holding that actual damages for federal claims under the Securities Exchange Act of 1934, 15 U.S.C. § 78a et seq., are limited to economic lossSummary of this case from Cooper v. F.A.A
Nos. 75-2674 and 75-2659.
June 28, 1977.
Bruce M. Hall (argued), Portland., Or., for appellants.
Daniel J. Riviera (argued), Seattle, Wash., for appellees.
Appeals from the United States District Court for the District of Oregon.
Before KOELSCH, DUNIWAY and GOODWIN, Circuit Judges.
These combined appeals arise out of an action for damages sustained in an improvident margin account opened by an alleged incompetent, at the solicitation of the defendant brokerage firm.
Plaintiffs are Tomas Ryan, guardian of the estate of Thomas Ryan, alleged incompetent, now deceased; Tomas Ryan, individually; and Madeline Ryan, the wife of the late Thomas Ryan.
Plaintiffs sued under the Securities Exchange Act of 1934, 15 U.S.C. § 78a et seq., and the regulations made pursuant to that statute. The action included pendent state law and common law claims based upon alleged violations of statutory and common law duties owed by brokers to their customers.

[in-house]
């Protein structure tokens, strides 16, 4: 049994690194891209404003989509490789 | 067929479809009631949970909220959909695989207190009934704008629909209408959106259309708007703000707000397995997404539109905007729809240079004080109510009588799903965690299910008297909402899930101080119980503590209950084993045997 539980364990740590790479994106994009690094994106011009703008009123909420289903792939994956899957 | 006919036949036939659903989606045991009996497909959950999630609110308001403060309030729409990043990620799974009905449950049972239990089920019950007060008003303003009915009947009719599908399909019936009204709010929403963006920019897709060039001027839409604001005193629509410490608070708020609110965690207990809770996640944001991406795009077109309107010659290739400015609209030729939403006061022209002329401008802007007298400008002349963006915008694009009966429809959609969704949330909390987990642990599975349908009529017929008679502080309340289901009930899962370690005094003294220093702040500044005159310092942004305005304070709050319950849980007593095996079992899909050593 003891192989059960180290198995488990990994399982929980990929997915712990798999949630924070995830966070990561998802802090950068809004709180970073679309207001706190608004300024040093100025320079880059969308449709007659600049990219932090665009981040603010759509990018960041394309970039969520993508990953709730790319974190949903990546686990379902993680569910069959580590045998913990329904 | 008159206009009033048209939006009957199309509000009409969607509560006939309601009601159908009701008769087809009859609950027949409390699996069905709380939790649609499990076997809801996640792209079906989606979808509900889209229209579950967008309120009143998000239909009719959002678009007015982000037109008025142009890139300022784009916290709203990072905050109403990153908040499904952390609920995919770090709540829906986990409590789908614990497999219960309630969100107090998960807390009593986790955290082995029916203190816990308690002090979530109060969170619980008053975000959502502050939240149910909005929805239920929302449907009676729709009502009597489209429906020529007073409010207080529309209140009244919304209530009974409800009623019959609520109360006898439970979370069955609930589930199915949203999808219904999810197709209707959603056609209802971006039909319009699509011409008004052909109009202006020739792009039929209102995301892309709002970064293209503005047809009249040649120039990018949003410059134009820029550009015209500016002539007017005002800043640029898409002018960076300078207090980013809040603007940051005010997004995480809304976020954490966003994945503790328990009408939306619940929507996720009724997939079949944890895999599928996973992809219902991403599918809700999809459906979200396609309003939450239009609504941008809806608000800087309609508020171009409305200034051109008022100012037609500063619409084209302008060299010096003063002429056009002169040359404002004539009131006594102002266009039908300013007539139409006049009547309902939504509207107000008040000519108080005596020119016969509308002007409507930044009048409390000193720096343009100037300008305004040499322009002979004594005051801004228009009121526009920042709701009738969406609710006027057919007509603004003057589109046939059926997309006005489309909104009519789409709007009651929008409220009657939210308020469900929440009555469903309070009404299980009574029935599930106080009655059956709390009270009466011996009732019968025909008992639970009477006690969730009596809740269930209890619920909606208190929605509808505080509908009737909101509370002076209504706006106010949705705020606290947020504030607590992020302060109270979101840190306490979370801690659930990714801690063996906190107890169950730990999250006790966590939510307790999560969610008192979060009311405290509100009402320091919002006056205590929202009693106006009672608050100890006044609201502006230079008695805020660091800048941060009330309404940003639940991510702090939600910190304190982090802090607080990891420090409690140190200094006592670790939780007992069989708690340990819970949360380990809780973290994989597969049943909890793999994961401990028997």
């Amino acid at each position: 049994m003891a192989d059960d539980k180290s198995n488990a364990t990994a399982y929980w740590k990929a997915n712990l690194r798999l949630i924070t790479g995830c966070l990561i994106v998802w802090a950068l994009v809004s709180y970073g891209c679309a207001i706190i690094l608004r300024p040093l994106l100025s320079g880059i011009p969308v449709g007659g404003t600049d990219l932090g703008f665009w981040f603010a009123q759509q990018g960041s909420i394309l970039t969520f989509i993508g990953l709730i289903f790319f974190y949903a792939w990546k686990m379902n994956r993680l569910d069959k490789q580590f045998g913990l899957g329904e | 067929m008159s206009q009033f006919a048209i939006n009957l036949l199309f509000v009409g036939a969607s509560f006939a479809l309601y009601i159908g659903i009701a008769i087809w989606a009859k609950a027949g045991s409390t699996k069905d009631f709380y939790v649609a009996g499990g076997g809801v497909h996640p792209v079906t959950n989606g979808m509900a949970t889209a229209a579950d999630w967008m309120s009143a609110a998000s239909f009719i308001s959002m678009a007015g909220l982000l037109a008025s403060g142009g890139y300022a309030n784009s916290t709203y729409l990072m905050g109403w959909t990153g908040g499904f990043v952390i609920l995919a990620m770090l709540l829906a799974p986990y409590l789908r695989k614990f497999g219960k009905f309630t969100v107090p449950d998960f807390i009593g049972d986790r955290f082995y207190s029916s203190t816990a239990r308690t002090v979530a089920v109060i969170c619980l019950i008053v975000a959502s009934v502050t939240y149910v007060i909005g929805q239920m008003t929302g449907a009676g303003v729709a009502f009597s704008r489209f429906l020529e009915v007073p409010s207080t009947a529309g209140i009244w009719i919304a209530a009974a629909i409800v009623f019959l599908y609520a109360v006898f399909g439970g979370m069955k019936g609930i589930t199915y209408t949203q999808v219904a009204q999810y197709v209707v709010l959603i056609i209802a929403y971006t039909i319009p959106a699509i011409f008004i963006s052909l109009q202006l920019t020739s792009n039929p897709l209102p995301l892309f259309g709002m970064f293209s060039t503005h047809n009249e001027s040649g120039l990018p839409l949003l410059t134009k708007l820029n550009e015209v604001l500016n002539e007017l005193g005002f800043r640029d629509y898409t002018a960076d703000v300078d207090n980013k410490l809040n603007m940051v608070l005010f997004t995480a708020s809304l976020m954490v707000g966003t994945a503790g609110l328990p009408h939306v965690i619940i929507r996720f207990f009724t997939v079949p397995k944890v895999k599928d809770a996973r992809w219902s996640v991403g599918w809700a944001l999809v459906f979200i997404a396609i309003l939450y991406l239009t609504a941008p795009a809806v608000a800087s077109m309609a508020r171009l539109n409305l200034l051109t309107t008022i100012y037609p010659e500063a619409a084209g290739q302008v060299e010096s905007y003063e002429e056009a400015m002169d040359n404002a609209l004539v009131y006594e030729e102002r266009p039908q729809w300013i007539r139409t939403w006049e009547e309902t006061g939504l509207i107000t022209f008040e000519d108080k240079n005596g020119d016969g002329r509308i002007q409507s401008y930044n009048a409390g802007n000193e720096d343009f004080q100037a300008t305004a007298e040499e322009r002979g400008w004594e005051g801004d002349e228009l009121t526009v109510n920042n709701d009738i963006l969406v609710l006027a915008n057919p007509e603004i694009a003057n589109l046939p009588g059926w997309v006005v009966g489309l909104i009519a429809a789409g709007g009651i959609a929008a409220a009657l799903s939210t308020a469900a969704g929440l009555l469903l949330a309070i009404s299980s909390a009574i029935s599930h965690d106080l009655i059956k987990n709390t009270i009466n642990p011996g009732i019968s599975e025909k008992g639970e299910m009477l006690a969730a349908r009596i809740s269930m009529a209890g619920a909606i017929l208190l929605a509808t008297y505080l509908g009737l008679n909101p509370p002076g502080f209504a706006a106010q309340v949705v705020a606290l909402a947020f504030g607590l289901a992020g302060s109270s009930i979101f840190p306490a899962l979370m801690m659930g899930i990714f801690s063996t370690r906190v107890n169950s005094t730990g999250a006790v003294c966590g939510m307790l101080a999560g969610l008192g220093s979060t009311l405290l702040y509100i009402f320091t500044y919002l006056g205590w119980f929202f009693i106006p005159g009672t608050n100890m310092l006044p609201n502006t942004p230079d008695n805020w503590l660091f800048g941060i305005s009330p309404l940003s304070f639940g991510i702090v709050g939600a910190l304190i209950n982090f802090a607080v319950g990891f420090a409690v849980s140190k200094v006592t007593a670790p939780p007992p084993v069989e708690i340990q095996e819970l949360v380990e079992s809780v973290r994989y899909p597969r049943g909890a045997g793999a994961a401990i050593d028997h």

Foster Marshall, through its agent Dixon Rauch, sold Ryan 17,000 shares of Boise Cascade stock on a margin account. Foster Marshall required Ryan to deposit approximately $121,000 within five to fourteen days from the date of the sale. The stock was held in two joint accounts: one was owned by Ryan and his wife Madeline, and one was owned by Ryan and his son Tomas. Within a few days after Foster Marshall bought the Boise Cascade stock for Thomas Ryan, Madeline and Tomas signed the required documents.
Ryan was unable to deposit the margin requirement and the Boise Cascade accounts were liquidated. Meanwhile, the Boise Cascade stock had declined in value. Liquidation therefore did not produce the funds necessary to reimburse Foster Marshall. The brokers then liquidated other accounts owned jointly by Ryan and his wife. As a result of these transactions, the Ryans sustained losses totalling $43,384.80.